What has been done, or is doing in the political Line I am not able to say, and ’twould be needless in the present case, as you must be ever the best informed— You speak of Navigation Acts— I hope the United-States have virtue eno: left to join in common Cause for mutual Interest, and spirit eno: to shew the world they purchace nothing at the price of condescention or humility— By the Packet, just arrived from New-York, we learn that the General Assembly of that State are about laying an additional impost on British shipping, & heavy duties on Merchandises imported in British bottoms—2 This is a kind of Navigation Act, and its partiality may have a good tendency, if generally adopted; as it probably will be, if this Country does not meet us on proper grounds.— But surely, Sir, Congress will not send any one Minister to this Court, after having appointed three Commissioners to form a Treaty—and was not this Court the most bare-faced upon Earth, they would not have dared to make the request— Do they imagine that a Minister appointed now would be deputed with a fuller authority to conclude, than you have, supposing he would be empowered by instructions from the several States? I ask this, because I am inclined to think tis beleived here that Congress have not the right of making a Treaty of Commerce—and by the Articles of Confederation it appears that they can only form a general one—that is, so far as may not interfere with the internal police of the several States, in regard to imposts & duties on imports & exports—3 Here I think our Confederation is incompleat—at least if Congress have not, of themselves, a power to regulate the general Commerce, a general System might be adopted by them, from the particular Instructions of the several states to their Members in Congress— But, what a fine Chap you are, you will say, thus to give your opinion upon things of such importance. I beg pardon, Sir—but if I am wrong, let me beg you to put me right— ’Twill be charity to teach me, sir, and be assured I will be an attentive & diligent scholar.—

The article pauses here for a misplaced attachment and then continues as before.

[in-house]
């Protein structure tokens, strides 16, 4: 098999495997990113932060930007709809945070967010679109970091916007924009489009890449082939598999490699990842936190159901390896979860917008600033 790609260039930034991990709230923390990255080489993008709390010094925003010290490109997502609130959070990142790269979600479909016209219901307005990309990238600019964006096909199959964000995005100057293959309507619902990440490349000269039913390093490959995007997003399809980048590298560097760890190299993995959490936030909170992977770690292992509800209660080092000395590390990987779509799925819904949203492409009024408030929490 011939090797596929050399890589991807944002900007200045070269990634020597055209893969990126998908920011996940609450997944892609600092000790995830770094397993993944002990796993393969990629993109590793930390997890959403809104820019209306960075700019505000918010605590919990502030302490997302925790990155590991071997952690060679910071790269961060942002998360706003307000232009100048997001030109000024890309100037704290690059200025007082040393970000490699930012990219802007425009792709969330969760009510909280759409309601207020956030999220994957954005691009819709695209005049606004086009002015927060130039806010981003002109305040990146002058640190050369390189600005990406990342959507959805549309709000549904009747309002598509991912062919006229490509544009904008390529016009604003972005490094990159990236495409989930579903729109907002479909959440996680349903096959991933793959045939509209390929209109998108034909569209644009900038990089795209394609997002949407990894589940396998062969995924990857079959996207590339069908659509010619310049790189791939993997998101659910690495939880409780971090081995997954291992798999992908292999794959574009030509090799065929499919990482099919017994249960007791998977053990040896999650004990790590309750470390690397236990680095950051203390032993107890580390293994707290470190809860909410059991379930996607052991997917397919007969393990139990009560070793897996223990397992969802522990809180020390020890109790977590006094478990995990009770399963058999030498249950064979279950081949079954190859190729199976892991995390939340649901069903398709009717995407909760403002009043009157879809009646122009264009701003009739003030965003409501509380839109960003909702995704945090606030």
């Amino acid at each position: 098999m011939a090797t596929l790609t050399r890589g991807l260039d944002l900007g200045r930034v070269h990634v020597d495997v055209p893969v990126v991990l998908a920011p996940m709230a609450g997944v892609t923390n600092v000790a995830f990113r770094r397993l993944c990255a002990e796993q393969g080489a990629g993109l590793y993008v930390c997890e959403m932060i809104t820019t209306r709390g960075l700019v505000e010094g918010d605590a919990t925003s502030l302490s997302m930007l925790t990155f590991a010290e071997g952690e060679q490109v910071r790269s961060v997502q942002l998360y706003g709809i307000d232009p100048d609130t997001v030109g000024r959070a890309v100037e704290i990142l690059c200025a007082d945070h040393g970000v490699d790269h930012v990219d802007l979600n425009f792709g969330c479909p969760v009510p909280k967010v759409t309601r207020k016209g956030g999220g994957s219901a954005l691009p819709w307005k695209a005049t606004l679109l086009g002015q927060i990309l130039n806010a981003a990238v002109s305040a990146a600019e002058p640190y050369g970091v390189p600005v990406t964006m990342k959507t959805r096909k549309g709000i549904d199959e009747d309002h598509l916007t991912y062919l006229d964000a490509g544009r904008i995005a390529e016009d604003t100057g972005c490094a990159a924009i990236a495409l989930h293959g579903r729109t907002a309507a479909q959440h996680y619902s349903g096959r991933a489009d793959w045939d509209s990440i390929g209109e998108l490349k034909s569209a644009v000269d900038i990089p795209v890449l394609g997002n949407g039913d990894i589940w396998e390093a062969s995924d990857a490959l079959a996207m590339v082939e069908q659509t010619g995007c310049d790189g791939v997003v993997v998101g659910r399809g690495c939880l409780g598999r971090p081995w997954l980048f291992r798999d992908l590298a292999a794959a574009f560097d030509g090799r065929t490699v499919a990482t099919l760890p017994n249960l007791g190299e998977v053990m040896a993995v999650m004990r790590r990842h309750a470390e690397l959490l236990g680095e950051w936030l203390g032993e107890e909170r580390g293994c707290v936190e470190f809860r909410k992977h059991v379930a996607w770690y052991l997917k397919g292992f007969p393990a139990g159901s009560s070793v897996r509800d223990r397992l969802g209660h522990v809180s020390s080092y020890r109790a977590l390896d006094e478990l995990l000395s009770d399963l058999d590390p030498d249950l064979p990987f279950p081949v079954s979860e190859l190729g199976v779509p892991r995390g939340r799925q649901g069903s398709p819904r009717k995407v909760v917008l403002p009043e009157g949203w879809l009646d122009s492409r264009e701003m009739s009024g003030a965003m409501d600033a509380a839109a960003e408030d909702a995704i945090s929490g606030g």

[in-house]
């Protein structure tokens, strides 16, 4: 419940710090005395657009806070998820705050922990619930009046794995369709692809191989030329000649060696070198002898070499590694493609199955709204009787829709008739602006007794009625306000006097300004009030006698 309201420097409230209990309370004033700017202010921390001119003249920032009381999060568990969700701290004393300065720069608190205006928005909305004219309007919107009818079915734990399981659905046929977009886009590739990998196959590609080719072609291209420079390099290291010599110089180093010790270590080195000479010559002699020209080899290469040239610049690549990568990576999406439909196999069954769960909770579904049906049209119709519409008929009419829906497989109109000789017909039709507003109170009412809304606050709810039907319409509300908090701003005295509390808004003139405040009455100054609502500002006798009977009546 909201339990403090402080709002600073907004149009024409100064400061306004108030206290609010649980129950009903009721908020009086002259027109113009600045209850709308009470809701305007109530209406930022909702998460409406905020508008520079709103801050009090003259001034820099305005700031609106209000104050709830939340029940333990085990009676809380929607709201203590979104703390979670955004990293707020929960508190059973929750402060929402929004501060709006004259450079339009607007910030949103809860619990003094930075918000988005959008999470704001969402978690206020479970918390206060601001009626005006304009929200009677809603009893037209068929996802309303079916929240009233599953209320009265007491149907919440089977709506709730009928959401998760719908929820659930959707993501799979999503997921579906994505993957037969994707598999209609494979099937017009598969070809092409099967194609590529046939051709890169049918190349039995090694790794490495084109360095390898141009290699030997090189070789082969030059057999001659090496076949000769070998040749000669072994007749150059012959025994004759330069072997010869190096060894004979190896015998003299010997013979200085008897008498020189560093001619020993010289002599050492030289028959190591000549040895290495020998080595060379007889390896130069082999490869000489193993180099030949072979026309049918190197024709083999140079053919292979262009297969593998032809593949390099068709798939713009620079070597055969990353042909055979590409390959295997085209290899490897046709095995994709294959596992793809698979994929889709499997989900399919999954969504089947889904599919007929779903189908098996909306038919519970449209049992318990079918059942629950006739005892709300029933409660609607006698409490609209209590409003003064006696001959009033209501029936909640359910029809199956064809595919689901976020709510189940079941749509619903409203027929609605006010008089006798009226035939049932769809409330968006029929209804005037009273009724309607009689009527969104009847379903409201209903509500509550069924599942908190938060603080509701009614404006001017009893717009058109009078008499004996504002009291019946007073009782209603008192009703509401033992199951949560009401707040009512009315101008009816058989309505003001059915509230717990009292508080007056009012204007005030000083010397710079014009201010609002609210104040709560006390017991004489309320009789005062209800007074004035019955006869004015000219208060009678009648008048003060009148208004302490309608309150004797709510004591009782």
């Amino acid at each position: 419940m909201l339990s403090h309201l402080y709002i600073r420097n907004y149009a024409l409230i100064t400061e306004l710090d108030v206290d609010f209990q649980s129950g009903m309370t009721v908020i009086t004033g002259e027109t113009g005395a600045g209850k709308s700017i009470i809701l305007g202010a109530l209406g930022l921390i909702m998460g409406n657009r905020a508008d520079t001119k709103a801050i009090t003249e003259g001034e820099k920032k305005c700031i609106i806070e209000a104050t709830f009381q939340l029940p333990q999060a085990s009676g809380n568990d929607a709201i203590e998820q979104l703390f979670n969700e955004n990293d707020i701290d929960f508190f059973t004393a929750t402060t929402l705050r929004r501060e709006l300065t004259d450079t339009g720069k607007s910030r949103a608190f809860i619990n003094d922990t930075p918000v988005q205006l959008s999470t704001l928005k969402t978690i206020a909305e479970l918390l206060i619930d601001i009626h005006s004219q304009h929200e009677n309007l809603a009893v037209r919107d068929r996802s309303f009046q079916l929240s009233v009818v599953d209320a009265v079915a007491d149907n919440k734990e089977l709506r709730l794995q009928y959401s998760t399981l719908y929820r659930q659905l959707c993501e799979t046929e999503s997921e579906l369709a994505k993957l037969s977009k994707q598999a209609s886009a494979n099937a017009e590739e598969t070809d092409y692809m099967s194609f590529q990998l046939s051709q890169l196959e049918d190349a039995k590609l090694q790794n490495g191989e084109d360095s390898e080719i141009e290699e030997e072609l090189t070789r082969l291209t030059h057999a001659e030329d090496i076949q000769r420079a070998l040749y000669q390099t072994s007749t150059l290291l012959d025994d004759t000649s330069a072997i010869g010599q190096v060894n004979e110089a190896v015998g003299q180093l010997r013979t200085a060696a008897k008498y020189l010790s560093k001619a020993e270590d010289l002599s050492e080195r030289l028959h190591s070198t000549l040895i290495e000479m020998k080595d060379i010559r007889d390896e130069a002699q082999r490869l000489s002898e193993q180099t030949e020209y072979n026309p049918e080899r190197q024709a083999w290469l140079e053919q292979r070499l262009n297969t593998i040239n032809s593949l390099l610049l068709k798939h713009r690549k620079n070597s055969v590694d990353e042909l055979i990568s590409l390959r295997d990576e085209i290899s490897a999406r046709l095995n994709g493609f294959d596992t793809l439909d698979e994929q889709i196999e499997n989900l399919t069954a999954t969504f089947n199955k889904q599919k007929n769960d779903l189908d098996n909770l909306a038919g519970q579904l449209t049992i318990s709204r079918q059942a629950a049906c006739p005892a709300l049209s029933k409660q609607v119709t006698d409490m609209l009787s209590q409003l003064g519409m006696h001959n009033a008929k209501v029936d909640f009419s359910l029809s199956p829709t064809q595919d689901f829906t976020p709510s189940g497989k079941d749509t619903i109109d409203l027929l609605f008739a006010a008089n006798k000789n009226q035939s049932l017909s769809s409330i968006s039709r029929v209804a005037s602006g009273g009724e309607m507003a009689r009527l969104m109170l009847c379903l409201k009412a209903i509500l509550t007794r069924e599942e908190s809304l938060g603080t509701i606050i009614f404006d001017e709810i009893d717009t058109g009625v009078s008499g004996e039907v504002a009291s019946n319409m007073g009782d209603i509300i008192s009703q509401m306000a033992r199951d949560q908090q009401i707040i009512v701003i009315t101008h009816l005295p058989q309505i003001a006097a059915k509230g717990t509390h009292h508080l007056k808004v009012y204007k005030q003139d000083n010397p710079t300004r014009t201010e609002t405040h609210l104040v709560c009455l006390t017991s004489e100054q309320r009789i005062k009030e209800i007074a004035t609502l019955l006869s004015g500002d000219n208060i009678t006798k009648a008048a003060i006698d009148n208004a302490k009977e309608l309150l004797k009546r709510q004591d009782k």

To Mrs: Adams and family I have to present my best respects, and close with assuring you that I am with the most sincere esteem, dear sir, / Yr: Most Oblig’d, humle: servt: